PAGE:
These cold streets don’t deserve him.

Everybody wants him, sweet, like sugar- bitter, black coffee and milk.

I’m afraid for my boy.

And hers, Christina’s, like ours is the relentless weight of position. We find ourselves book-ended, the heaviness of that which comes before and what we worry will follow, forcing us upright; appointment at times, uncomfortably tight. But dark skies, with patience and studied fortitude, forecast sunny days. Where there is smoke, there is not always fire; cleansing, worship and reformation more a product of constructed realities than ethereal hopes and wishes; destruction sometimes the only avenue to rebuilt belief, commonality the key to acceptance.

Afforded by unapologetic craftsmanship, Christina’s is not the highly refined polish of sterility, but resourcefulness embraced. Like a well-worn and favorite pair of shoes, comfort trumps fashion, fad and refinery. Without collective and sometimes licentious knowledge, we are left only the stale and regurgitated scent of new and newer, the hollow box of squandered gift and child’s play. With great care and a finesse suited the captured worm (rarely the finest butterfly), it is in the shared knowledge of struggle that her involuntary legion grows in number. The power in Christina Bothwell’s work is the authority in our own particular circumstance, our specific battles hard fought. Bothwell’s is a story without beginning or end-simply a momentary acknowledgement of what is, intangibility made concrete. Hers is the humble permission to dream, not the preconceived notion, but the sovereign wonder of childhood; the currency in hope, purchasing faith.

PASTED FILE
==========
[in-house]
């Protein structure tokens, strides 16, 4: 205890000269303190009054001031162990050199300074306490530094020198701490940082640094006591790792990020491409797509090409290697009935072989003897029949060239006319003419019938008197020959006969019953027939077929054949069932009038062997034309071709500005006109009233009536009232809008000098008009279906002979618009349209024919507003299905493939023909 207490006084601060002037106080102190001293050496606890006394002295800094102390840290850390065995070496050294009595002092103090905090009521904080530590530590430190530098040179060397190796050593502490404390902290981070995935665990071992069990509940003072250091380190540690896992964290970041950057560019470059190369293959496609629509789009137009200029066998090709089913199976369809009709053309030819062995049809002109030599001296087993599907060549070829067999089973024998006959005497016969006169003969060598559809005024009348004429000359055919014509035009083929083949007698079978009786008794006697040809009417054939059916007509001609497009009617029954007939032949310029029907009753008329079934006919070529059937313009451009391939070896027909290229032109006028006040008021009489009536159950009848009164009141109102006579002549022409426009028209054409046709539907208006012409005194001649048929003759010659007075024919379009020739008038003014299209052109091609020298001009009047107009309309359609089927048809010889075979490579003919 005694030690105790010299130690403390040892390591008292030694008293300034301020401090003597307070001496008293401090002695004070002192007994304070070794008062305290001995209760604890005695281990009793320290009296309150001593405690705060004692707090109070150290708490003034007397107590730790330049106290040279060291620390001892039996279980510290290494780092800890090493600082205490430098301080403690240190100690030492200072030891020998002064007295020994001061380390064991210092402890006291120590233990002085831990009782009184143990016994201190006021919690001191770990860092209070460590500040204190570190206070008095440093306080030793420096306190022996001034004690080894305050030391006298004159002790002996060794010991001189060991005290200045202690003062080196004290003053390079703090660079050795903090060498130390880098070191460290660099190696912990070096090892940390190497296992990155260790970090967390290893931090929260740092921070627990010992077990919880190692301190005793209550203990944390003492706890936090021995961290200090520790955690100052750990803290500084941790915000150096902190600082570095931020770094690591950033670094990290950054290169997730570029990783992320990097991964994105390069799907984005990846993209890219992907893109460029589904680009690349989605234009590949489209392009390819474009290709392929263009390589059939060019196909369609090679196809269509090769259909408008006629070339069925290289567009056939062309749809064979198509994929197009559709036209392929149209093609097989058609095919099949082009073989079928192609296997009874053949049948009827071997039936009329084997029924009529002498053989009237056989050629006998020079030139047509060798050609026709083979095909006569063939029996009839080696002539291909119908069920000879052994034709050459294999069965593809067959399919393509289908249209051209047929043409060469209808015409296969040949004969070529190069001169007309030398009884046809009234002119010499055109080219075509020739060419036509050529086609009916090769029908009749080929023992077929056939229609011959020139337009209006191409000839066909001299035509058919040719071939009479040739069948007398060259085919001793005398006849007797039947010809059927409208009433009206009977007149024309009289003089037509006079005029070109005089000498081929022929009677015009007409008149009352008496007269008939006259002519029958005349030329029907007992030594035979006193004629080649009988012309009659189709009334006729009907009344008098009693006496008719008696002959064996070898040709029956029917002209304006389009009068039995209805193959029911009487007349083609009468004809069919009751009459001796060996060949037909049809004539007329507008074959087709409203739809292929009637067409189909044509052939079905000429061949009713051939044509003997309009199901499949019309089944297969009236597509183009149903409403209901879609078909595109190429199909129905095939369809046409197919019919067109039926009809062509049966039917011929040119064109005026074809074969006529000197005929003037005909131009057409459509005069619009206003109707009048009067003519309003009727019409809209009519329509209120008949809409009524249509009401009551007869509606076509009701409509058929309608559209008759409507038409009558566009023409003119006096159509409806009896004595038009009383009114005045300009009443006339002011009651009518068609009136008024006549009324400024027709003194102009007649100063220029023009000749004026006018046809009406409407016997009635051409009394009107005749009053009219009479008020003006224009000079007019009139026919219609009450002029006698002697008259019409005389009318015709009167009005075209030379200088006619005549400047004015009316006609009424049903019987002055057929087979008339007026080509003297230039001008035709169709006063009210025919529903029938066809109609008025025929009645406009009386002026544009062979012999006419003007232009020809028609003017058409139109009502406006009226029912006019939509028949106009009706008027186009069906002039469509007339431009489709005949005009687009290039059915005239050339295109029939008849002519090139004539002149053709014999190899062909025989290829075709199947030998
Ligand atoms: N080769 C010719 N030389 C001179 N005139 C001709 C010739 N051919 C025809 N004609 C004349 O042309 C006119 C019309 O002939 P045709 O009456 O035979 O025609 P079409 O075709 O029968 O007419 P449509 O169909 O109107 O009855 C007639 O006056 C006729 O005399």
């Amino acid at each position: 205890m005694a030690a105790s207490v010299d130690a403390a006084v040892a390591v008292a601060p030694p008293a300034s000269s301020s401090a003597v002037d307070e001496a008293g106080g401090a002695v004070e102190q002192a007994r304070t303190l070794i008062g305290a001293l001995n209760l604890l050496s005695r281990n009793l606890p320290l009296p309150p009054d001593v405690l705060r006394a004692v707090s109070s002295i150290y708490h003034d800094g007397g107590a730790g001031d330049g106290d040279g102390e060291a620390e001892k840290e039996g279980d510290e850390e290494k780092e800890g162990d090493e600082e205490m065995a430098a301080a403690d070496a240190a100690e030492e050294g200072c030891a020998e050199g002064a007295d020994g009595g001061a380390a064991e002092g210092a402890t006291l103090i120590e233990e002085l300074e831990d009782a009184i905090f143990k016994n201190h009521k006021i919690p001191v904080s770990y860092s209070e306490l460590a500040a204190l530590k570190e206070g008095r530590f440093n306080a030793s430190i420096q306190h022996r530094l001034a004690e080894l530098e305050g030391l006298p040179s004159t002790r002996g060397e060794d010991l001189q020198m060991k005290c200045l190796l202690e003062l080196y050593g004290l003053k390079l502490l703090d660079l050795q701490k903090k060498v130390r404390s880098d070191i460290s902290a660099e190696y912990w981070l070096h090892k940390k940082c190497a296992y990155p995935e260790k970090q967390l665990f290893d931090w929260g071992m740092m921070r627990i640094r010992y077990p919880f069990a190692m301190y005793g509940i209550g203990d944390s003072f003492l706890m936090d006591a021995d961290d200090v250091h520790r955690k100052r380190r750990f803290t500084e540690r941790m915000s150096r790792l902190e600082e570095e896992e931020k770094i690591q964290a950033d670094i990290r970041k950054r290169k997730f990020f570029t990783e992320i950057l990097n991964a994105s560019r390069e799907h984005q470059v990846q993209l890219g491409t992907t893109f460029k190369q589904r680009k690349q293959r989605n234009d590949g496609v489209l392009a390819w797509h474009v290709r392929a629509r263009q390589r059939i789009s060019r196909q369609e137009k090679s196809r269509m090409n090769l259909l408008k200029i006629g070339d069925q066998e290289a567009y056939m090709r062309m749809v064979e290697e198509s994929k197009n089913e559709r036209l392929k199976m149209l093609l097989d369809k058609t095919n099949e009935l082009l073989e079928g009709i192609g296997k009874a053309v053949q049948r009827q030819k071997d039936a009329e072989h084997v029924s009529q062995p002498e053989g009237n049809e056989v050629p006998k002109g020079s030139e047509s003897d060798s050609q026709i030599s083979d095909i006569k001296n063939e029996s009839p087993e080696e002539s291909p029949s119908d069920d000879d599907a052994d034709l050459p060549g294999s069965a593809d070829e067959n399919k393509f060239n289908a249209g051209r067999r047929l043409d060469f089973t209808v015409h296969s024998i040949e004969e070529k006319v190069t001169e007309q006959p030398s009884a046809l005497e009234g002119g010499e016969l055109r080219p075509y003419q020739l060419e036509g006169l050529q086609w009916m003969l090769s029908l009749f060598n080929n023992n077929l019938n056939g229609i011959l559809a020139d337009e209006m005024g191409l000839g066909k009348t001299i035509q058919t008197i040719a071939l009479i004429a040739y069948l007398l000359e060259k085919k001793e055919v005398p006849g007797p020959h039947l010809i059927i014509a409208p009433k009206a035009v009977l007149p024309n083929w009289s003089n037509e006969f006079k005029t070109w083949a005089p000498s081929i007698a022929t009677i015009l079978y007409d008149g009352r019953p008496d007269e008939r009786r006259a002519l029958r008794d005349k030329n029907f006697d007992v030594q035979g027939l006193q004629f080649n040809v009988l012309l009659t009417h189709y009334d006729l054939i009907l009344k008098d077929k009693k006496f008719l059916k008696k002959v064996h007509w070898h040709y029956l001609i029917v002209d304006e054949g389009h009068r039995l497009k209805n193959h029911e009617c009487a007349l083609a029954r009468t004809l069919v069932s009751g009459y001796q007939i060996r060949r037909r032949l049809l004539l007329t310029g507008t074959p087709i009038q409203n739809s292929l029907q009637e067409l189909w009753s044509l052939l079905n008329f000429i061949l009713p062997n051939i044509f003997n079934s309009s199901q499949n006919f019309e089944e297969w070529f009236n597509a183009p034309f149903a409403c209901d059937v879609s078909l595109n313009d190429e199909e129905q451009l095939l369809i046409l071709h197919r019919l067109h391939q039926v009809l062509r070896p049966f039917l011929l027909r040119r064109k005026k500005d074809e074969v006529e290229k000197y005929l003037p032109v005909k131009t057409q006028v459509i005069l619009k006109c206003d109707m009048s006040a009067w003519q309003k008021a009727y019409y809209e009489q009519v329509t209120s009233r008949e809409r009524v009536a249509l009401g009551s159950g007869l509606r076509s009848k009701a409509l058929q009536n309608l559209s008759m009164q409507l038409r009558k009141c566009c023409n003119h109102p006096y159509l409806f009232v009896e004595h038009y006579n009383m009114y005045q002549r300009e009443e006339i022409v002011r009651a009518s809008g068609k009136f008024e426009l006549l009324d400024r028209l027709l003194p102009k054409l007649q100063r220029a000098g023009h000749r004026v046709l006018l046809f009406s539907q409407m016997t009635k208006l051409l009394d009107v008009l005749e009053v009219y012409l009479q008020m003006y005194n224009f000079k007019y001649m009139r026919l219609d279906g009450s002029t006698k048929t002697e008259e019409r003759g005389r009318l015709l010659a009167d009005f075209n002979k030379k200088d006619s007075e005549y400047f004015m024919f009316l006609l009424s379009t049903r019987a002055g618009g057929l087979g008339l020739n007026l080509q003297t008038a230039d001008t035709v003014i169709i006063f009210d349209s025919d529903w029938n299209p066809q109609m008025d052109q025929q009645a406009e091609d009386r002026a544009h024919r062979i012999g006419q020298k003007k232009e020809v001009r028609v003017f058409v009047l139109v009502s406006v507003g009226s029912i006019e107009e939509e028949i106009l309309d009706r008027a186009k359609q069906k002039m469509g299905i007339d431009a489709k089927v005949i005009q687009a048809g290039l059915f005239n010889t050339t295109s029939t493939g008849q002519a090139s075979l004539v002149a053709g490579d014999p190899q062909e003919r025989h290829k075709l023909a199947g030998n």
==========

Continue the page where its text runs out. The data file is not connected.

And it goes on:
Daniel Clayman’s Circular Object One from his series “White Light” is being exhibited at the Corning Museum and currently included in the inaugural exhibition of the new wing at the Corning Museum of Glass in Corning, New York. Opens March 20th this weekend.

The new wing was designed by architect Thomas Phifer and Partners, the 100,000-square-foot Contemporary Art + Design Wing includes a new 26,000-square-foot contemporary art gallery building, the largest space anywhere dedicated to the presentation of contemporary art in glass. Adjacent to this new gallery is a renovated historic glass factory ventilator building that contains one of the world’s largest facilities for glassblowing demonstrations and live glass design sessions, with 500 seats.

The new wing links three generations of glass architecture spanning 60 years. The ten-acre campus currently features a collection of buildings designed by Harrison & Abramowitz (1951), Gunnar Birkerts (1980), Smith-Miller + Hawkinson (2001), and Bohlin Cywinski Jackson (2001).

Daniel Clayman will have 2 more sculptures from his series “White Light:” Aperture and Suspended Channel which will be on display during Habatat Galleries 43rd Annual International Glass Invitational. The oldest and largest annual studio glass exhibition in the world hosted by Habatat Galleries in Royal Oak, Michigan. Opens to the public April 25th at 8:00pm.